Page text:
Our ability to extend life and make ourselves nearly immortal through stem cell innovations and robotics will allow people to live hundreds of years, further putting pressure on the planet's resources.
My point is that environmentalists blab on and on about driving a small car, turning off your lights, buying bamboo, and recycling your newspaper. While these actions are nice, our population growth obliterates any of those incremental savings. In short, the dirty little secret that few environmentalists talk about is that population control is the most effective way of minimizing human impact. We could someday all live like Donald Trump if our world population was declining. Environmentalists don't talk about overpopulation because they would lose many of their supporters if they did.
Some say, "Don't worry, the population growth rate is decreasing." Population declines are regional and temporary. I'm currently in Eastern Europe where the population is indeed declining. So what's happening? Governments are panicking and giving huge incentives to reproduce (e.g., 18 months of paid maternity leave).
People are responding. Estonian reproduction, for example, has soared in the past 5 years, so that now its population has resumed its exponential growth. Estonia now has the fourth highest reproduction rate in Europe and is #1 in Eastern Europe. Russia's leaders are also making a big push to encourage reproduction. Similarly, Hong Kong is worried about having too many old people, so its government is encouraging Chinese to have 3 children.The point is that when a country's reproduction rate falls below the replacement rate of 2.1, governments ultimately respond with incentives to reproduce. Therefore, no country stays below the replacement rate for long.Thus, the world, as a whole, will continue its exponential growth.
How will the Central American rainforests look when we have 112 billion humans? How about a trillion? So, again, who should we blame?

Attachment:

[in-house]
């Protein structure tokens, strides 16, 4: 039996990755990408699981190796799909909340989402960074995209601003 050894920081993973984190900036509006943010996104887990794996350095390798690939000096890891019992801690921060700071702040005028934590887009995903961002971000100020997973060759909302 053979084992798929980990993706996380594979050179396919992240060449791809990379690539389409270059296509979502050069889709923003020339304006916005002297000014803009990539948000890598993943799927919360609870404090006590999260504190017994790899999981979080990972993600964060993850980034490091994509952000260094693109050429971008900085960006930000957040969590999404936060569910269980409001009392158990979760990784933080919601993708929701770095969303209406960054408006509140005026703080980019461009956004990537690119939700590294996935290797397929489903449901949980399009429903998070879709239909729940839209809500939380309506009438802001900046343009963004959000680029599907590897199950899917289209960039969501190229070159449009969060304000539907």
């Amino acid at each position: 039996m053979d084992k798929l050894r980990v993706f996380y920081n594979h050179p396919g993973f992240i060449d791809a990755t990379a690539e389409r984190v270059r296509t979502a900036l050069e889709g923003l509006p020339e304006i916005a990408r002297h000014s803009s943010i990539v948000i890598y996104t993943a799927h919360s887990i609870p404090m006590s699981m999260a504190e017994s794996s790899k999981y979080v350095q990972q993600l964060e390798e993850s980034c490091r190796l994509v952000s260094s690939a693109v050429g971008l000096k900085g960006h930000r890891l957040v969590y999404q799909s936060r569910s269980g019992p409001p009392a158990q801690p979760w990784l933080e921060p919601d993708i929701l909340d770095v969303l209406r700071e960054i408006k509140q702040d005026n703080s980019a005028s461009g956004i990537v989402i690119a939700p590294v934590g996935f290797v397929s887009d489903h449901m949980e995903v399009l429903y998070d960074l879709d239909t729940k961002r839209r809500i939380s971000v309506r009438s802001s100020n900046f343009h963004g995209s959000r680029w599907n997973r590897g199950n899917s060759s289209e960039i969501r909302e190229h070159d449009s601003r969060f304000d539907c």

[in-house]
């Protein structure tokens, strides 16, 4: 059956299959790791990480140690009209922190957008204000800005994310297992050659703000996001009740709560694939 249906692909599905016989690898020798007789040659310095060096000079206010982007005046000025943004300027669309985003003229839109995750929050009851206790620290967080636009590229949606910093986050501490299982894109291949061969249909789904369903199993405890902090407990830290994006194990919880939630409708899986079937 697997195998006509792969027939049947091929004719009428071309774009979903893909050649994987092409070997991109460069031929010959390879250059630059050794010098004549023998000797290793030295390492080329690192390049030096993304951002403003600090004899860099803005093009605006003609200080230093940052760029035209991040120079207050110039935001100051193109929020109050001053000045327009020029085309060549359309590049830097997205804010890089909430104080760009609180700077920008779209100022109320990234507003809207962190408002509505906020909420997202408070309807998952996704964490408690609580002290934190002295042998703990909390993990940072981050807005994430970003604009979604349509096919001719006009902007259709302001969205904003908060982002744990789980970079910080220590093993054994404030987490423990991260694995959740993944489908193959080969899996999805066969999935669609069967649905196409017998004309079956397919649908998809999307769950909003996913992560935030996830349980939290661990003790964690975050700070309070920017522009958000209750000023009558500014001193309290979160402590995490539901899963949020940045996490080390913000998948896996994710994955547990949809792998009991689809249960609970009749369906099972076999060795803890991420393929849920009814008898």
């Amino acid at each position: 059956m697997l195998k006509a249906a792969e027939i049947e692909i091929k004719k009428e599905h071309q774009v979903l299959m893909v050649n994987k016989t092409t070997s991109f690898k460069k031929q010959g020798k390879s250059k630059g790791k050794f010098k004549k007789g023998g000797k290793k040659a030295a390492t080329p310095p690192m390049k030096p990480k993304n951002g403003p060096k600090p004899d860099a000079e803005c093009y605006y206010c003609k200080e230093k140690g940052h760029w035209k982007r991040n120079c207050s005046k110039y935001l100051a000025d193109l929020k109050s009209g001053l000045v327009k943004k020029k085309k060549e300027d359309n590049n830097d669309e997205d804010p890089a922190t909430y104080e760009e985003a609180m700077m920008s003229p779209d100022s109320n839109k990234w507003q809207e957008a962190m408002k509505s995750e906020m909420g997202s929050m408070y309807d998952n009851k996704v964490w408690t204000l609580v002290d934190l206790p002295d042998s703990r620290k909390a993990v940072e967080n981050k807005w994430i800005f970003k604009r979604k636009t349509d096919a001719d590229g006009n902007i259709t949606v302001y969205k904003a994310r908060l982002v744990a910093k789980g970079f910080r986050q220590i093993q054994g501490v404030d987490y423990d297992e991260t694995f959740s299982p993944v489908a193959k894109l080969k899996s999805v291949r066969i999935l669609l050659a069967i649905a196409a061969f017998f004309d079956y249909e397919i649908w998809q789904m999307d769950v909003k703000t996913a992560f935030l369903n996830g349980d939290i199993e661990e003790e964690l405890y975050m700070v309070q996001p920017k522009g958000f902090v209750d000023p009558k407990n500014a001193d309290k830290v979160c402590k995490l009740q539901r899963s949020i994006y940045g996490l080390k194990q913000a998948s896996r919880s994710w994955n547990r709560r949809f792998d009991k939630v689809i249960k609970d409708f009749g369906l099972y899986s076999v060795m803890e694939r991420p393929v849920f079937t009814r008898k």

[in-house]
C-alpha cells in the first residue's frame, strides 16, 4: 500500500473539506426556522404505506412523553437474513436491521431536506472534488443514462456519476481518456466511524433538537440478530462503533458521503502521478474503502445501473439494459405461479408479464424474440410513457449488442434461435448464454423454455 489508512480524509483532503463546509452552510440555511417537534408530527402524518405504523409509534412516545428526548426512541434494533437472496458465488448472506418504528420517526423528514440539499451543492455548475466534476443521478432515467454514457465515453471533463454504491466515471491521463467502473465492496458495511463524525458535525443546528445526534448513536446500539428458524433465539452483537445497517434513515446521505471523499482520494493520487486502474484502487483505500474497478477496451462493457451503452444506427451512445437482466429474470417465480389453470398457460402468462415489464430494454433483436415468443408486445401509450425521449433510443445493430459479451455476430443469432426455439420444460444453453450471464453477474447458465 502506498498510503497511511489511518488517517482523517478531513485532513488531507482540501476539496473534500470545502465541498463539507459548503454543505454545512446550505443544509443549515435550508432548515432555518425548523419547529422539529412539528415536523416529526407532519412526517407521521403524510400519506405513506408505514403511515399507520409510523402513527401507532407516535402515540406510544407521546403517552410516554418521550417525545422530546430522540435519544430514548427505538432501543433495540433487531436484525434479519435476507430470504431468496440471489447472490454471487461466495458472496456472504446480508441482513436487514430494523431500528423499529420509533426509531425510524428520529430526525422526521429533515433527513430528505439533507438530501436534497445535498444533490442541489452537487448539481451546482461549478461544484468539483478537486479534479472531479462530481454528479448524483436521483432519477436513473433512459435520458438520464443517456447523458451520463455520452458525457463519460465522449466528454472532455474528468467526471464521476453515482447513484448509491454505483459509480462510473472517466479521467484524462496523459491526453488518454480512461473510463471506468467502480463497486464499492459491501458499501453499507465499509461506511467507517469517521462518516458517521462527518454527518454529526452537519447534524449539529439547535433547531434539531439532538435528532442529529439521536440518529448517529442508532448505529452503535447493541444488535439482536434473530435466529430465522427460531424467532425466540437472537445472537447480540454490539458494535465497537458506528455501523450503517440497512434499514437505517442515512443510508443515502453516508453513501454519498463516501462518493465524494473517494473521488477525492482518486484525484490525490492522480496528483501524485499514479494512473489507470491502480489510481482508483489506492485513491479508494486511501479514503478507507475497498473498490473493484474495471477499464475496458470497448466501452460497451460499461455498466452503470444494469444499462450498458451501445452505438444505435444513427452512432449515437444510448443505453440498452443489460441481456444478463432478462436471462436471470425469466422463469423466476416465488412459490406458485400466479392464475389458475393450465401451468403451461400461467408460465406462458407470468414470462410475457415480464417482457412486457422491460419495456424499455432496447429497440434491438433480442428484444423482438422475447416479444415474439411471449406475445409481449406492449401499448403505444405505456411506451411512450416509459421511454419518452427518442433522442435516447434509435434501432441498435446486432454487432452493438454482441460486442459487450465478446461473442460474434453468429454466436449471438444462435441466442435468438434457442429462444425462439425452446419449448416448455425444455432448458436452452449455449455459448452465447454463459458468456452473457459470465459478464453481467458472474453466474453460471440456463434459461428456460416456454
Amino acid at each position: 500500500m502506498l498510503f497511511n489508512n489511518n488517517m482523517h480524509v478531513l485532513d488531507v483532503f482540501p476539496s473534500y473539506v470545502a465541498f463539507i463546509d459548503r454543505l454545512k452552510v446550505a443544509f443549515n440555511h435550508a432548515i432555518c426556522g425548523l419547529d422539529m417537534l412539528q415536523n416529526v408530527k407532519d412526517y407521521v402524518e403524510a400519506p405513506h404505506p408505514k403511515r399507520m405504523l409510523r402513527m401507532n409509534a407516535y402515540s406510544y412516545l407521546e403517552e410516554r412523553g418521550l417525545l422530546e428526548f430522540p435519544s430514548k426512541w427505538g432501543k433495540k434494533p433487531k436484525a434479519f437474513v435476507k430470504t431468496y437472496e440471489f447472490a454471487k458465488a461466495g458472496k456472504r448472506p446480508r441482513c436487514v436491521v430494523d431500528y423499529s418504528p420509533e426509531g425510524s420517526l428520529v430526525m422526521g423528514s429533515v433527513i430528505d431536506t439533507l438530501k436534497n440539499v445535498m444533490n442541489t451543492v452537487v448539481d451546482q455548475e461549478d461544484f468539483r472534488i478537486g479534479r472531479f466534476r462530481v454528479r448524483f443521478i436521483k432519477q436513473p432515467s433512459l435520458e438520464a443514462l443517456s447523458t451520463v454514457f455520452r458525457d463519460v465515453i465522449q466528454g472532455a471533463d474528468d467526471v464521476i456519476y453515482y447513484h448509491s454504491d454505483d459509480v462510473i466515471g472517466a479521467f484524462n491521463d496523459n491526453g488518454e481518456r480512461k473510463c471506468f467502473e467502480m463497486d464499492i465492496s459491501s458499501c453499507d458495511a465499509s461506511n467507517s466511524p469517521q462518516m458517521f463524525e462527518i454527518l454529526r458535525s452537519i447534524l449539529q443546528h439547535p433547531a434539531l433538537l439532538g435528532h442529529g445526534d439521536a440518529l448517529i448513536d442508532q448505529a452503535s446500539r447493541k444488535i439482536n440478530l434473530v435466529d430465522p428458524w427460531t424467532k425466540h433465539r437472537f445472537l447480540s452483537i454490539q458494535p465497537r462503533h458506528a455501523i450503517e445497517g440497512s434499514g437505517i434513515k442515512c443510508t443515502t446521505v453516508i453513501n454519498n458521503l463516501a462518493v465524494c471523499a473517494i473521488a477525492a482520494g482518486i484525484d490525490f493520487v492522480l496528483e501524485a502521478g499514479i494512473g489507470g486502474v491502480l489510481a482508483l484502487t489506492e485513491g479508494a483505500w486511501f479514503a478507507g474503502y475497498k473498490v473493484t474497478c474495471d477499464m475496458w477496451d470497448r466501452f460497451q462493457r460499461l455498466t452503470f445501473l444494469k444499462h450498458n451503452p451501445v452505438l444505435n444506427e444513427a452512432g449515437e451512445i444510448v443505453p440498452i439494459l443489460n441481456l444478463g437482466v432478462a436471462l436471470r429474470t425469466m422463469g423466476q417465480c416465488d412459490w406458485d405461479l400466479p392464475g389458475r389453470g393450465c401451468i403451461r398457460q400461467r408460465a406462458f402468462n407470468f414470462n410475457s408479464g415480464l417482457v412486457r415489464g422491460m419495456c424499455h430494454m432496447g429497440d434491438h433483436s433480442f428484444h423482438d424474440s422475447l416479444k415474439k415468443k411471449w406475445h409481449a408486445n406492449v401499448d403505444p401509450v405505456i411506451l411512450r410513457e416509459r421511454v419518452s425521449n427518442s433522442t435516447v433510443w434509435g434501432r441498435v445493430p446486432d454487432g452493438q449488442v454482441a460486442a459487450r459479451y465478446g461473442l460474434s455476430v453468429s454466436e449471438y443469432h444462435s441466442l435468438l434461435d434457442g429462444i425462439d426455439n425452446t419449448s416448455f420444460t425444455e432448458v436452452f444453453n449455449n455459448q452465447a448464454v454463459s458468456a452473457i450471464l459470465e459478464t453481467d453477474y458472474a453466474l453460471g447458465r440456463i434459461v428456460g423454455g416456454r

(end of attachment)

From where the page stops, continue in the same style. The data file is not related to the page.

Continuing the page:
Don't blame corporations. If you worked at International Paper, would you market environmentally friendly products that few could afford (or that you would have to sell for at a loss)? If you didn't make a competitive product, nobody would buy it, you'd go out of business, you'd be out of a job, and your family would suffer. Our purchases drive the behavior of corporations, not the other way around, so don't blame them. Yes, they advertise heavily, but I have yet to have a corporation putting a gun to my head demanding that I buy their products.
Don't blame politicians either. We get what we ask for. Imagine if Obama had said, "I want to impose a tree tax that triples the price of paper and meat to save our forests! I want a stiff fish tax to stop overfishing and clean up our water! I want gas to go up to $10 a gallon, so we drive small cars or take public transport! I want to tax coal so that it triples your energy bill! I want to repeal the tax credit on children and instead impose a tax increase on them, so we lower our global impact and save the planet!" Would you have voted for him? Don't blame the politicians.
I just wish more people took responsibility and said, "Yeah, our rainforests are disappearing and it's my fault. I like to live the way I do and that's just the price we pay." That's at least more honest than lamenting the loss of wild habitat, protesting about global warming, complaining to your Senator, and then continuing to drive cars, fly planes, eat a non-vegetarian diet, have kids, consume tree products, and buy power from nonrenewable sources.